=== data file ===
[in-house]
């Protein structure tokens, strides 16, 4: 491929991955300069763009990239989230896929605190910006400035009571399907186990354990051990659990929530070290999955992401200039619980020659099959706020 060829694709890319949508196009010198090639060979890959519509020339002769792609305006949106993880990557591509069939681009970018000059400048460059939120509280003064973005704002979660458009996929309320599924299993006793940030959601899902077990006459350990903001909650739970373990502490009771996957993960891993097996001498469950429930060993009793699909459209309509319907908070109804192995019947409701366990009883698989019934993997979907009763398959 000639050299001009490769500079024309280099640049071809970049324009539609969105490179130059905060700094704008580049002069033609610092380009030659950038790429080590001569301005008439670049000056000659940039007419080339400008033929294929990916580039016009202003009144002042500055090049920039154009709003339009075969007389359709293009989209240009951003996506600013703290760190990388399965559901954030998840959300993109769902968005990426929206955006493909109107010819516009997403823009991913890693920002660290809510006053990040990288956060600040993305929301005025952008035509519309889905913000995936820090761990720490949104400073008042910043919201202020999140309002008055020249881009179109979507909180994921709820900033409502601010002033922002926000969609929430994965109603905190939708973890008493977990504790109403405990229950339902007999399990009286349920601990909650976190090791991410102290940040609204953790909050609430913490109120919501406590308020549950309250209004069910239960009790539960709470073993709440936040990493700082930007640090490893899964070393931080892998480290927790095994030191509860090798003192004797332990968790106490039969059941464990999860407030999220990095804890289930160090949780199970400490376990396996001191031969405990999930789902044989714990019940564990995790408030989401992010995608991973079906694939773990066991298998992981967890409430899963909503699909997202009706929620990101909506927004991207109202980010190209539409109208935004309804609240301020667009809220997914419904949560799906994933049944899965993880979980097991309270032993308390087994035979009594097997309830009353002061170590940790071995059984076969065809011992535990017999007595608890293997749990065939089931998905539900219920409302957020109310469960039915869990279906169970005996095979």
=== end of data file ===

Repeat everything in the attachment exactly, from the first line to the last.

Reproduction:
[in-house]
């Protein structure tokens, strides 16, 4: 491929991955300069763009990239989230896929605190910006400035009571399907186990354990051990659990929530070290999955992401200039619980020659099959706020 060829694709890319949508196009010198090639060979890959519509020339002769792609305006949106993880990557591509069939681009970018000059400048460059939120509280003064973005704002979660458009996929309320599924299993006793940030959601899902077990006459350990903001909650739970373990502490009771996957993960891993097996001498469950429930060993009793699909459209309509319907908070109804192995019947409701366990009883698989019934993997979907009763398959 000639050299001009490769500079024309280099640049071809970049324009539609969105490179130059905060700094704008580049002069033609610092380009030659950038790429080590001569301005008439670049000056000659940039007419080339400008033929294929990916580039016009202003009144002042500055090049920039154009709003339009075969007389359709293009989209240009951003996506600013703290760190990388399965559901954030998840959300993109769902968005990426929206955006493909109107010819516009997403823009991913890693920002660290809510006053990040990288956060600040993305929301005025952008035509519309889905913000995936820090761990720490949104400073008042910043919201202020999140309002008055020249881009179109979507909180994921709820900033409502601010002033922002926000969609929430994965109603905190939708973890008493977990504790109403405990229950339902007999399990009286349920601990909650976190090791991410102290940040609204953790909050609430913490109120919501406590308020549950309250209004069910239960009790539960709470073993709440936040990493700082930007640090490893899964070393931080892998480290927790095994030191509860090798003192004797332990968790106490039969059941464990999860407030999220990095804890289930160090949780199970400490376990396996001191031969405990999930789902044989714990019940564990995790408030989401992010995608991973079906694939773990066991298998992981967890409430899963909503699909997202009706929620990101909506927004991207109202980010190209539409109208935004309804609240301020667009809220997914419904949560799906994933049944899965993880979980097991309270032993308390087994035979009594097997309830009353002061170590940790071995059984076969065809011992535990017999007595608890293997749990065939089931998905539900219920409302957020109310469960039915869990279906169970005996095979």